Arturo Vasquez discusses the custom of burying St. Joseph in the ground in order to sell a house, and other sundry practices. I have known nuns who placed St. Joseph on his face in times of urgent need; I have to admit that I have done the same thing. Although in my case, I could not stand to see St. Joseph prone for long, and let him back up long before the prayer was granted. I have also put a statue of Our Lady in the window when I needed good weather for something. I guess I basically have a peasant's faith. I do not see such folk customs as being superstitious as long as they are accompanied by genuine trust in Divine Providence and resignation to the holy will of God. Someone once told me that to Protestants, God is the wealthy neighbor down the street but to Catholics, God is a member of the family. This includes everyone among Jesus' immediate family and close friends. Not that the awe and reverence are lacking, as anyone knows who has ever knelt before a home altar, sharing the troubles of the moment with Our Lady or with a sympathetic-looking Infant of Prague. Our Infant of Prague has wiped away many tears and brought a surge of hope in moments of gloom. The Catholic religion is incarnational; when God became one of us He never left, as our belief in the Eucharist teaches us and the world; when He entered the material realm He transformed it forever.

Tuesday, November 23, 2010

A Eucharistic Life

Springtime in the midst of death. According to Our Holy Father Pope Benedict:
Remembering St. Juliana of Cornillon we also renew our faith in the real presence of Christ in the Eucharist. As we are taught by the Compendium of the Catechism of the Catholic Church, "Jesus Christ is present in the Eucharist in a unique and incomparable way. He is present in a true, real and substantial way, with his Body and his Blood, with his Soul and his Divinity. In the Eucharist, therefore, there is present in a sacramental way, that is, under the Eucharistic species of bread and wine, Christ whole and entire, God and Man" (No. 282).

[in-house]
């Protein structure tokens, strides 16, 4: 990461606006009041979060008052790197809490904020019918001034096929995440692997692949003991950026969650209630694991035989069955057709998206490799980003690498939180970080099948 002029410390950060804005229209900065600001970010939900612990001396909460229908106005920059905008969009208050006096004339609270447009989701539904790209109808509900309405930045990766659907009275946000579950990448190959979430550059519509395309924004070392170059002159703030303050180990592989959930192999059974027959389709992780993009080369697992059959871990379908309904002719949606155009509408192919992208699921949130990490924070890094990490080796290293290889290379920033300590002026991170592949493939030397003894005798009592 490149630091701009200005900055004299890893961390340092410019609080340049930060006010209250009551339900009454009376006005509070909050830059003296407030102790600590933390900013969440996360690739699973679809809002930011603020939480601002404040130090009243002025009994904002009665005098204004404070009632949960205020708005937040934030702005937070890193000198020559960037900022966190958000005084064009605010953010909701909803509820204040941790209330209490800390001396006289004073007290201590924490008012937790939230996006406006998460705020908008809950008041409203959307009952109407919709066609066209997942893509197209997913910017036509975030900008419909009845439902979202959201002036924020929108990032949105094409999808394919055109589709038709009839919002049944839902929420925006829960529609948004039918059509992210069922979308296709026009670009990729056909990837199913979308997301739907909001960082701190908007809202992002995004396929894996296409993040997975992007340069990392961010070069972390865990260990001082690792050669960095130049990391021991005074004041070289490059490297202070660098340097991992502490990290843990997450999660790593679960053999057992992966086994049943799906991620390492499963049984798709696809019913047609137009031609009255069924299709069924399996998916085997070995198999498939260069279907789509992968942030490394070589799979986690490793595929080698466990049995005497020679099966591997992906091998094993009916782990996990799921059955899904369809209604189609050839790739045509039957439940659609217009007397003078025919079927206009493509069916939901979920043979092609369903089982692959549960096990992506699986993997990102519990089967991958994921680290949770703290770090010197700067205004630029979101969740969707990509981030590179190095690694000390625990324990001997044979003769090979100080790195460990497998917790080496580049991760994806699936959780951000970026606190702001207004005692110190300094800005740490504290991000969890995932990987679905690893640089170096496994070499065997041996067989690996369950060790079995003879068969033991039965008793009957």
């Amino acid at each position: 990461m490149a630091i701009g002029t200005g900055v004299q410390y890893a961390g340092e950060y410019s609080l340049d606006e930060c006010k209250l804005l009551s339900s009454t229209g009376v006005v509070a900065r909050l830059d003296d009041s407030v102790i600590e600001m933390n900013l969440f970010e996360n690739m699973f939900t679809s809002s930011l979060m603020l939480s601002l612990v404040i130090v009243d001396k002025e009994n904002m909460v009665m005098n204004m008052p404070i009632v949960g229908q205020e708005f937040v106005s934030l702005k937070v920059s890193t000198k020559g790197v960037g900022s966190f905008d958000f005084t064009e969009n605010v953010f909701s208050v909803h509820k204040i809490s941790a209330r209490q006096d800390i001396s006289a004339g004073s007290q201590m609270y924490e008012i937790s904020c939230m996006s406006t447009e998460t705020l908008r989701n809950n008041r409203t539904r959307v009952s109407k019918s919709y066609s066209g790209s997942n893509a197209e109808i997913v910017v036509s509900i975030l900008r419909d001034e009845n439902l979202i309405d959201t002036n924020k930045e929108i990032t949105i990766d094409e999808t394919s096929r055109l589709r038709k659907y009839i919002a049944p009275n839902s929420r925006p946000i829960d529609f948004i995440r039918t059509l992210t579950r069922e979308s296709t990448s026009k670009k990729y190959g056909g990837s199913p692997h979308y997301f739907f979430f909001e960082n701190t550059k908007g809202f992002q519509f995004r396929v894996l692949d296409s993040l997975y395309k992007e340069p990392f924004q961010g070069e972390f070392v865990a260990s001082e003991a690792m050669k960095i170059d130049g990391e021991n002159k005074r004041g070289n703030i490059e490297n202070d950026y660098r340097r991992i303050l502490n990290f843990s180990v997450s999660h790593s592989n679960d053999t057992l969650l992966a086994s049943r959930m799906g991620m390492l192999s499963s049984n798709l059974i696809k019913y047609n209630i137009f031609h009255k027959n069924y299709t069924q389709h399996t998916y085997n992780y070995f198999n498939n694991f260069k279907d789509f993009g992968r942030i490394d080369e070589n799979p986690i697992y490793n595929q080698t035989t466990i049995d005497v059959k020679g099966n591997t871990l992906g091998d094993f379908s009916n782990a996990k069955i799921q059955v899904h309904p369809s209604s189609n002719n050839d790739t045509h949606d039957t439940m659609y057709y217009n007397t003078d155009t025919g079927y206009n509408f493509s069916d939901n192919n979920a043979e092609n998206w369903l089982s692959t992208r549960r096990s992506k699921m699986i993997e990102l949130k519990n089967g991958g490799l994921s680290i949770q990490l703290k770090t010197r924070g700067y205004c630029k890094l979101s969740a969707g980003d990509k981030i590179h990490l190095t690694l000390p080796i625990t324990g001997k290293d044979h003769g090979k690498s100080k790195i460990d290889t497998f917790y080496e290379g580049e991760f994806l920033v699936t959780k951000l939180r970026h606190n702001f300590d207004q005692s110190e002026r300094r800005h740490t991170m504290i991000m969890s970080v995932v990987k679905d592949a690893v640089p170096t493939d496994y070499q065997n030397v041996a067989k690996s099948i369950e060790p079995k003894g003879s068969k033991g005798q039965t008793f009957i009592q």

Saturday, November 20, 2010

A Mystic of the Sacred Liturgy

Saint Gertrude the Great. Pope Benedict says:
Gertrude was an extraordinary student, she learned everything that can be learned of the sciences of the trivium and quadrivium, the education of that time; she was fascinated by knowledge and threw herself into profane studies with zeal and tenacity, achieving scholastic successes beyond every expectation. If we know nothing of her origins, she herself tells us about her youthful passions: literature, music and song and the art of miniature painting captivated her. She had a strong, determined, ready and impulsive temperament. She often says that she was negligent; she recognizes her shortcomings and humbly asks forgiveness for them. She also humbly asks for advice and prayers for her conversion. Some features of her temperament and faults were to accompany her to the end of her life, so as to amaze certain people who wondered why the Lord had favoured her with such a special love.

Thursday, November 18, 2010

St. Teresa Benedicta on Prayer

Here is an extract from Before the Face of God: